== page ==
To her credit, Goldstein examines belief much more broadly across the novel -- in particular through the ultra-conservative Hasidic community and Azarya's role and duties there -- but she seems far more interested in the idea of genius and the obligations of genius (or simply of knowledge). This extends from the primitive cultures Roz studies -- how much 'knowledge' and interference is permissible here (even as they succumb to easily preventable diseases) ? -- to university professors who hold sway over their impressionable charges (entirely to their detriment), all the way to true genius, as in the case of Azarya.
       (The Appendix, of the thirty-six debunked arguments for the existence of 'God', is an amusing enough exercise. Worthwhile for what it is -- a painstaking, level-headed explanation of where these arguments (and they include almost all of the most popular ones) go wrong -- it is, of course, also literally beside the point -- at least for believers, for whom the issue remains a matter of faith. (Non-believers may nod in agreement with Goldstein's sensible list of flaws and fallacies, but presumably don't need much confirmation of what to them is obvious, either.))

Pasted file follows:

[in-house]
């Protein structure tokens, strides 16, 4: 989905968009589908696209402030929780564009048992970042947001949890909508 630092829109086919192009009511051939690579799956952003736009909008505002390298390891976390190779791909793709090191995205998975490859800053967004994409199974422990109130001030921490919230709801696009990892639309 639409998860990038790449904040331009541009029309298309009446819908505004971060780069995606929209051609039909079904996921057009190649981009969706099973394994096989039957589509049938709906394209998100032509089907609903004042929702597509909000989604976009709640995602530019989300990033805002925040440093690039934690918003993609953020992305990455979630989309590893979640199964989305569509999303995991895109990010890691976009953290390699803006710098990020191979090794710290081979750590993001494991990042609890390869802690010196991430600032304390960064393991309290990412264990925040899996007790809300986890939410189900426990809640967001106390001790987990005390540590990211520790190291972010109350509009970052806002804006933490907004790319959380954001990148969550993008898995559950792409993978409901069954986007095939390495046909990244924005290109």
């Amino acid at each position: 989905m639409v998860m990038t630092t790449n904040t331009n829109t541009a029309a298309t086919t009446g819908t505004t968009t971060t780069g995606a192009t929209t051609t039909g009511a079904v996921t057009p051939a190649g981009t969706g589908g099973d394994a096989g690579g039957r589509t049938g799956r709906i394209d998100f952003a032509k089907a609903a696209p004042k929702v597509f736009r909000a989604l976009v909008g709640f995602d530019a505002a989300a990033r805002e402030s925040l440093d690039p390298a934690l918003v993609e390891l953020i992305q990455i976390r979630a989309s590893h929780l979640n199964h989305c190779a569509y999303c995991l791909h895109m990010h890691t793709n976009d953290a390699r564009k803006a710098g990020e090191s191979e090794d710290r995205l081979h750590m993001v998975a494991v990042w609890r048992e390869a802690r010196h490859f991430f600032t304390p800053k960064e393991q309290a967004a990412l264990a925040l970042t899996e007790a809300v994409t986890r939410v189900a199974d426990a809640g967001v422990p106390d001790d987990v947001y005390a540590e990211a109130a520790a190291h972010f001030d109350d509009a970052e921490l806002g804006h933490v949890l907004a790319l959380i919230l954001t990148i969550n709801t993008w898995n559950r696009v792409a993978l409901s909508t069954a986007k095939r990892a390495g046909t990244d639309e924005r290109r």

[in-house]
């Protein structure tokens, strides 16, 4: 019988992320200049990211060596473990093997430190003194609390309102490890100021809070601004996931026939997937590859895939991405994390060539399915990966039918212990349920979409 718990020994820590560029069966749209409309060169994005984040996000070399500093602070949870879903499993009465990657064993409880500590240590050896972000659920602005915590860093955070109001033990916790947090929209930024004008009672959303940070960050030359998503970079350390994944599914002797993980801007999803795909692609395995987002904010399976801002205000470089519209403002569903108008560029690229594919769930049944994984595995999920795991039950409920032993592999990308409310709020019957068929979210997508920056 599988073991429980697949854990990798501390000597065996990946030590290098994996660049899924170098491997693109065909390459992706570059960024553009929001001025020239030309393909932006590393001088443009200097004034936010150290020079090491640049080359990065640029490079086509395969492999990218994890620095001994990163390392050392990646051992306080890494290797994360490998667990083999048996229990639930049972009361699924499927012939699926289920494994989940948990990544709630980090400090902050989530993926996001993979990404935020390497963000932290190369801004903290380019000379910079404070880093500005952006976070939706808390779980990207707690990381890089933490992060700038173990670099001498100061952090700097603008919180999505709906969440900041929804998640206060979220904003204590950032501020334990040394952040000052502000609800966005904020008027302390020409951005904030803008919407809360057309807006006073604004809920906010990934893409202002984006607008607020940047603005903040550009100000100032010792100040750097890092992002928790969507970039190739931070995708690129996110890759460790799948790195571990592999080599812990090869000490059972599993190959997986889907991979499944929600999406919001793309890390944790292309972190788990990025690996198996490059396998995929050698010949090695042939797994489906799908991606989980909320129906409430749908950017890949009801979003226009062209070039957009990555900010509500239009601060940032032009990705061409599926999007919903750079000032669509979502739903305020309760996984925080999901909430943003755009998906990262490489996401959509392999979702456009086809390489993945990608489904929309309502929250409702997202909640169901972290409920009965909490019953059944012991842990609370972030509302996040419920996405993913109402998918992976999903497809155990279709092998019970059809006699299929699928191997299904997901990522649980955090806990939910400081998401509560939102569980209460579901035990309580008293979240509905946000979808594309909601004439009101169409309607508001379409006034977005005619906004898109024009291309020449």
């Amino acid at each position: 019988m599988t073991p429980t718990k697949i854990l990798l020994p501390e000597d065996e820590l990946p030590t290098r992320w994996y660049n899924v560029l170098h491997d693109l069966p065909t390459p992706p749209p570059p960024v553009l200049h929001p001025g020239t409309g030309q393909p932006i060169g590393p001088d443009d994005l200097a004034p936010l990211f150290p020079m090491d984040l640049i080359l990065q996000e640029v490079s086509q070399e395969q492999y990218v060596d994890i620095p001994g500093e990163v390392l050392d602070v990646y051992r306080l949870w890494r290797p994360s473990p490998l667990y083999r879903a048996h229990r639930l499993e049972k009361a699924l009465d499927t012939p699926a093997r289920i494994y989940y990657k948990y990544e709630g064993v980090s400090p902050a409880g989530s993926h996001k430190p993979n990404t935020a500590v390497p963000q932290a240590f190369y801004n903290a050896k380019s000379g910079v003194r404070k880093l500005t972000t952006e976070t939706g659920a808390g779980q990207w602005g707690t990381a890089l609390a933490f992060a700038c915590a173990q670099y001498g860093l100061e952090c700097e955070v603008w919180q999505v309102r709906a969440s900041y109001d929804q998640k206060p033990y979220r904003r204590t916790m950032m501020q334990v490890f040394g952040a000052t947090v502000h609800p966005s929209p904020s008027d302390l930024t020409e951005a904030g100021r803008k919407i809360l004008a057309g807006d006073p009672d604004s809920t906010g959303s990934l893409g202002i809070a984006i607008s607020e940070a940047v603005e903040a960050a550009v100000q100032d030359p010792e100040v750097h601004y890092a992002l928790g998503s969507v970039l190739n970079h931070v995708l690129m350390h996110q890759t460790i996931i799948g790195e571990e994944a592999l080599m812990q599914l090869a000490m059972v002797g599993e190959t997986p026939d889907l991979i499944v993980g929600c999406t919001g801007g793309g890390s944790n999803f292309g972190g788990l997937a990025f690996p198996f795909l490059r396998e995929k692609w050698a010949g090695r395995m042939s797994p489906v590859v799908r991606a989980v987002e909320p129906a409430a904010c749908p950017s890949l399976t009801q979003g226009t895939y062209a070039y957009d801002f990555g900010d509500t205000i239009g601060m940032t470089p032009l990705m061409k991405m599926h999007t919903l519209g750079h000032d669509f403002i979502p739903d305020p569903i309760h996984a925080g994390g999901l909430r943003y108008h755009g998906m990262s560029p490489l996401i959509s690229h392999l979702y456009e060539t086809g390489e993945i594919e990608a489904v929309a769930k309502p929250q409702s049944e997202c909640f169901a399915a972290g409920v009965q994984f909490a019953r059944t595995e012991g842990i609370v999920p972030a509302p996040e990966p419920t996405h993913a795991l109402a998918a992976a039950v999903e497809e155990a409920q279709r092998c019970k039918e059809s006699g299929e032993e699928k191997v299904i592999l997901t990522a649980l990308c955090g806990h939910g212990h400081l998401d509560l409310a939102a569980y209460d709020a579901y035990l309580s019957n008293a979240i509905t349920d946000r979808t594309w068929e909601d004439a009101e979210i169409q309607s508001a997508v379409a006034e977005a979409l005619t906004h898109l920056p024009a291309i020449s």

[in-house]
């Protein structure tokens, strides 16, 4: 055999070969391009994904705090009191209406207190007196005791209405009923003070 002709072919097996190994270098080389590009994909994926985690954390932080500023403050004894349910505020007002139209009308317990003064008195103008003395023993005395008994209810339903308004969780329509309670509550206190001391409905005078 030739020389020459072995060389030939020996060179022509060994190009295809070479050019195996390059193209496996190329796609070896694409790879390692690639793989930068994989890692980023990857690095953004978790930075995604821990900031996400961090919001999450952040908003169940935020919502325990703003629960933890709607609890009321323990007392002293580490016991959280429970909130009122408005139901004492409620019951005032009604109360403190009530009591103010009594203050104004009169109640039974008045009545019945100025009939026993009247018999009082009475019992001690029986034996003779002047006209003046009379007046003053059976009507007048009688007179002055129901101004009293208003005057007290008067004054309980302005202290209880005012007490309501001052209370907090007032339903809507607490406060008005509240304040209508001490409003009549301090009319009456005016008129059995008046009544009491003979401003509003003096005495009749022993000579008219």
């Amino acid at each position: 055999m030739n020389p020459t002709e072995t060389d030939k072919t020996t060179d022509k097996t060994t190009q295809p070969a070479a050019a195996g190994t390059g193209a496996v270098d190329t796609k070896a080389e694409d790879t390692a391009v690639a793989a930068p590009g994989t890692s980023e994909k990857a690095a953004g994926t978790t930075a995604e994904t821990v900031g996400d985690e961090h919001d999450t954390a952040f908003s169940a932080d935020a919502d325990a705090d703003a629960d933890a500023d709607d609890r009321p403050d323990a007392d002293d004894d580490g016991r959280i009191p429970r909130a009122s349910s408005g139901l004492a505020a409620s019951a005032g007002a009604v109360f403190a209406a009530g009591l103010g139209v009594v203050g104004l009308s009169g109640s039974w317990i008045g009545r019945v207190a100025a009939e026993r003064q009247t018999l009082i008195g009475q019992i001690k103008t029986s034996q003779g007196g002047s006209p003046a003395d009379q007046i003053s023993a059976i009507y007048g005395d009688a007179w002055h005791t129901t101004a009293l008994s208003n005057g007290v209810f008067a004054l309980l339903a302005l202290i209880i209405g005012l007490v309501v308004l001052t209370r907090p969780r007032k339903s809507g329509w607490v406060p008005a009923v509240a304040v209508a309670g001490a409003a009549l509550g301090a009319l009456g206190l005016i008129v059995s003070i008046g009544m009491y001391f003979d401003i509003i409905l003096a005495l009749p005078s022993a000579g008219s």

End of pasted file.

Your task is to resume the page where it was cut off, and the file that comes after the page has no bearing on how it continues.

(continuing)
36 Arguments for the Existence of God is a decent but surprisingly unremarkable novel. Goldstein weaves here storylines together quite well, and if the academic satire is somewhat exaggerated, it's still fairly funny. Too many characters are larger than life -- though the most difficult to capture reasonably, Azarya, is quite convincingly presented. The mix of issues can threaten to overwhelm the story, and in particular the one one might expect to be most prominent -- the whole god-concept question -- gets short shrift (and when she pays closer attention to it -- as in the debate -- isn't all that impressively presented).
       There's a lot of cleverness at work here, and some decent story-ideas and characters, but on the whole it's a bit underwhelming.

- M.A.Orthofer, 17 January 2010

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Links:

36 Arguments for the Existence of God: Reviews: Rebecca Goldstein: Other books by Rebecca Goldstein under review: Other books of interest under review:
  • See Index of Contemporary American fiction
  • See Index of books dealing with Religion

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About the Author:

       American author Rebecca Newberger Goldstein was born in 1950.

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© 2010-2014 the complete review